Ticks are a danger to people, cats and dogs because they can spread a number of serious diseases. Here, our South Charlotte vets explains more about these external parasites including what to look for, and how to keep ticks away from your pets and your family.
What are ticks?
Ticks are external parasites that feed on the blood of humans and animals. Unable to fly or jump, ticks rely on hosts for transportation. Most often it is wild animals that are responsible for bringing ticks onto your property. Pets frequently become hosts and introduce ticks into your home once these parasites have arrived on your property.
Are ticks dangerous?
Ticks spread a number of serious diseases, making them a danger to both people and pets. The saliva of the tick contains germs and bacteria which can be transmitted to people and lead to conditions such as Lyme disease.
What do ticks look like in Tennessee?
In Tennessee the most commonly found species include the brown dog tick, the lone star tick, and the American dog tick, however, there are up to 15 different species of ticks that live in the state.
Most commonly found in warm environments is the brown dog tick. These ticks are a reddish brown color and are approximately 1/8 of an inch in length if they haven't fed and up to a 1/2 inch in length if they are engorged.
Frequently found in parks, along wooded paths, and in farm pastures, the American dog tick is most active in the spring, summer and fall. These parasites are reddish brown in color with white or yellow markings. Male American dog ticks are about 1/8 of an inch in length. Female American dog ticks are a bit larger than the males and can grow up to a ½ inch in length once fed.
Lone star ticks are most active from April through July. These ticks are about 1/8 of an inch in length and brown in color; the females have a white spot in the middle of their backs.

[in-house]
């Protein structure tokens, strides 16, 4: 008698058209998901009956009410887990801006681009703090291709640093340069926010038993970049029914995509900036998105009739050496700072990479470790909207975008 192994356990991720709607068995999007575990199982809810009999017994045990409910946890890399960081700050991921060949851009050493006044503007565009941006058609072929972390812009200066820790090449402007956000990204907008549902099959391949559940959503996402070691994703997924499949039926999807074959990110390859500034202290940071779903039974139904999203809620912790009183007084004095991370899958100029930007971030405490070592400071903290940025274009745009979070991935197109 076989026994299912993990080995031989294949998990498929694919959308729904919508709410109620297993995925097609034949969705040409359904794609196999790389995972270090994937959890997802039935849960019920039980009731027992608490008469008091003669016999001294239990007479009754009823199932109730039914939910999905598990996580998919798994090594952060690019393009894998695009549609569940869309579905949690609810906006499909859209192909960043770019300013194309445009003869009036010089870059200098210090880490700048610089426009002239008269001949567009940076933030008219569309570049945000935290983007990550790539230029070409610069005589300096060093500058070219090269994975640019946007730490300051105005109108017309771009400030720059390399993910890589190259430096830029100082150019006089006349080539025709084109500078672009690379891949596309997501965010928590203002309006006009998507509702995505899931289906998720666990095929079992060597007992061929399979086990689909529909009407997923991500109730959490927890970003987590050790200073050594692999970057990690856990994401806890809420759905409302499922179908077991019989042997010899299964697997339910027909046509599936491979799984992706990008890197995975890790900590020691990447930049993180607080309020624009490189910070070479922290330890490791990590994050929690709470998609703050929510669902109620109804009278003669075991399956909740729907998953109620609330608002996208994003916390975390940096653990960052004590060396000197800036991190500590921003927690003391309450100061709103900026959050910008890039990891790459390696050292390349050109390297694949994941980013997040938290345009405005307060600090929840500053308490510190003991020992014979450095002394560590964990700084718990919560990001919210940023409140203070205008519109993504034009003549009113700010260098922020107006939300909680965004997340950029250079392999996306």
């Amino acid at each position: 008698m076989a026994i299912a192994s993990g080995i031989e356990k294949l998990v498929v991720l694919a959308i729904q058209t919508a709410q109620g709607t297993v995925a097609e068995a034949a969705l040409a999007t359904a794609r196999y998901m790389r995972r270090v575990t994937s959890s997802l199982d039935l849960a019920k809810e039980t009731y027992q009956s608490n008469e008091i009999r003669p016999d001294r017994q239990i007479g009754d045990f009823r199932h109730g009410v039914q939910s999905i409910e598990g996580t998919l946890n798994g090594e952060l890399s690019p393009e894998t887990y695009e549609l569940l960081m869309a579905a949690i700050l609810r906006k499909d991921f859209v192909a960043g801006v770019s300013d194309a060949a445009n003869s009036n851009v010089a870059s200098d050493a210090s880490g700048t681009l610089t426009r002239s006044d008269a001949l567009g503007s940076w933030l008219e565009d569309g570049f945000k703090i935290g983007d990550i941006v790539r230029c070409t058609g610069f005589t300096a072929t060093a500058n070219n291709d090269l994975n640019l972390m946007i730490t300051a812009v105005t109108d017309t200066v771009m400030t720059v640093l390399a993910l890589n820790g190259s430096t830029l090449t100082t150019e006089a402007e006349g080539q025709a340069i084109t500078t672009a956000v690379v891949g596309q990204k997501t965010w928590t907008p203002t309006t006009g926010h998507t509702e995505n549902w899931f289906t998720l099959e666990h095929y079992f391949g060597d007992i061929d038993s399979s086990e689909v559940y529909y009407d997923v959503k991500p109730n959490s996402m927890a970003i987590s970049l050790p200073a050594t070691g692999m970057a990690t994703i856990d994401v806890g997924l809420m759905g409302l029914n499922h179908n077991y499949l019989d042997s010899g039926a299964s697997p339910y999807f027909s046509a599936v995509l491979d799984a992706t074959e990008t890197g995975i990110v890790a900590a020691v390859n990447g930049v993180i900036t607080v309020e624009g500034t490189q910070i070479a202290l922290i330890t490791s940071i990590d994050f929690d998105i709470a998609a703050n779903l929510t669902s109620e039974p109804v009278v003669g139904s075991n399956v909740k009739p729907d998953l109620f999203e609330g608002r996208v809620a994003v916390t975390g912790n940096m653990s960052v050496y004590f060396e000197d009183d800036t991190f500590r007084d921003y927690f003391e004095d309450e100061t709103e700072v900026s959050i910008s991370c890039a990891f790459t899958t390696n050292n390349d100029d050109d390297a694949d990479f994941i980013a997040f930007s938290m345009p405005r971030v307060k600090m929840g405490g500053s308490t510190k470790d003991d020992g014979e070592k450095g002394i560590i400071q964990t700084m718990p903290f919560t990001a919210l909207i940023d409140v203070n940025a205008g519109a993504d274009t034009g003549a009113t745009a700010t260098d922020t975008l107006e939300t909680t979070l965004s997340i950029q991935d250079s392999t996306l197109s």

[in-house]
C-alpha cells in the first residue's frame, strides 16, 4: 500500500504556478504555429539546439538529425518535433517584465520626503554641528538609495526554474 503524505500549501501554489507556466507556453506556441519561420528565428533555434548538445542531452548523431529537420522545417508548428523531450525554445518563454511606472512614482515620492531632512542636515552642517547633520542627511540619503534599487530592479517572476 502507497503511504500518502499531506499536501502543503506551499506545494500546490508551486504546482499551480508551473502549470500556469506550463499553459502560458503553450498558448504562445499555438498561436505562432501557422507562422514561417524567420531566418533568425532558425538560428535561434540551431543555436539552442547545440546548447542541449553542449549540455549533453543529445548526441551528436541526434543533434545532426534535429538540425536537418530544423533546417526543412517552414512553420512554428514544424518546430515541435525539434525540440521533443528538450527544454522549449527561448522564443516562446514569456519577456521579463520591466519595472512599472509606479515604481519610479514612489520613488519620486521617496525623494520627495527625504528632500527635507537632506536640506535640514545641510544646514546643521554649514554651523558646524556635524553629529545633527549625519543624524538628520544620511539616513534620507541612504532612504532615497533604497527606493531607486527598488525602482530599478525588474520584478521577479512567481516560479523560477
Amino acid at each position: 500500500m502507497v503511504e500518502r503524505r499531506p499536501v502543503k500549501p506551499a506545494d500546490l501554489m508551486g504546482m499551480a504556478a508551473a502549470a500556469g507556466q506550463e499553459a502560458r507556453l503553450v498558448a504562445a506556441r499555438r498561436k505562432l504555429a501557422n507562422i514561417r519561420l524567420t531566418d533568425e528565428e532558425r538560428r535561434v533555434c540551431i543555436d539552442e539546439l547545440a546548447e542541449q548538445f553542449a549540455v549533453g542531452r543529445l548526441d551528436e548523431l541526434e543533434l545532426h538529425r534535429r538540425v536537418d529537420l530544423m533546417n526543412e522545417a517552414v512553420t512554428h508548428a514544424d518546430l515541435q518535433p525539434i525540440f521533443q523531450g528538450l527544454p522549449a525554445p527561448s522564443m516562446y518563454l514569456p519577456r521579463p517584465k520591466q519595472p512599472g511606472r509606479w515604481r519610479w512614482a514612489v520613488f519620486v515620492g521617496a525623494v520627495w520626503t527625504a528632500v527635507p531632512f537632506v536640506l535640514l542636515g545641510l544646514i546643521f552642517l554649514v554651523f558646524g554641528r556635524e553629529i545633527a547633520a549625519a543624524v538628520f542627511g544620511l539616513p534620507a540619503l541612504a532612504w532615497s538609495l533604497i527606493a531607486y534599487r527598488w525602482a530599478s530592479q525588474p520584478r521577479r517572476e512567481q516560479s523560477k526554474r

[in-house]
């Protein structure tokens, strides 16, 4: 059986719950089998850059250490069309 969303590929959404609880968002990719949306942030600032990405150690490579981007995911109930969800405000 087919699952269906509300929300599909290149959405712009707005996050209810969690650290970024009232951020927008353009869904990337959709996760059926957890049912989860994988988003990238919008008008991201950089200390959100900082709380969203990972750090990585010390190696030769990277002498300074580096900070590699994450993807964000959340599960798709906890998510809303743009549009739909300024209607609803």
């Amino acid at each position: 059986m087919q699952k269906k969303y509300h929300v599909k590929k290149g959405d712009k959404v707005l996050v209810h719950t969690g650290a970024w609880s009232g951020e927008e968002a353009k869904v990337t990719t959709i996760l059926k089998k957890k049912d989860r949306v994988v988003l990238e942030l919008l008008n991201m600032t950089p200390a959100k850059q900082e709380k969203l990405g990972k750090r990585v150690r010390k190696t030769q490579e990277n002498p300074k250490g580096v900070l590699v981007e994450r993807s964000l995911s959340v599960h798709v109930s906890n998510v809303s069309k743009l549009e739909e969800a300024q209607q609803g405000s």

How do I check my pet for ticks?
Even after the shortest of walks through grass and bush, carefully check your dog for ticks. Be sure to check deep in your pet's fur between the toes, inside the ears, between the legs and around the neck.
How do I get rid of or prevent ticks?
A number of different methods are available for getting rid of and preventing ticks on small pets and dogs. Your options include oral medications, spot-on treatments, tick collars, and even bathing your pet with a shampoo that contains medicated ingredients to kill ticks on contact. Speak to your vet to find the right option for you and your pet.
To help keep ticks away from your yard it's a good idea to keep your lawn well trimmed. When there are fewer areas for ticks to live and breed, there are likely to be fewer ticks around. At the height of tick season it can also be a good idea to limit the amount of time your pet spends outside.
Looking for a vet in Charlotte?
We're always accepting new patients, so contact our veterinary hospital today to book your pet's first appointment.
Related Articles View All
If your pooch is suffering from chronic kidney disease, feeding them the right diet is going to be a key element of their treatment. For dogs with kidney disease, our South Charlotte vets may recommend a therapeutic diet with restricted protein, phosphorus and sodium combined with increased levels of omega-3 fatty acids.
Healthy kidneys perform a range of essential functions, dogs suffering from acute kidney failure experience a sudden and rapid decline in kidney function that requires urgent veterinary care. Today our vets explain the signs of acute kidney failure in dogs, and what you should do if your dog suddenly shows signs of kidney failure.
Hepatitis is a liver disorder which can lead to a number of serious symptoms and health complications for your cat. Today, our South Charlotte vets explain the two types of hepatitis in cats, their causes, symptoms, and treatments.
Although there is no cure for IBD in cat's in many cases the condition can be managed, providing successfully treated cats with a good life-expectancy. Today our South Charlotte vets share more about inflammatory bowel disease in cats and the prognosis for cats suffering from IBD.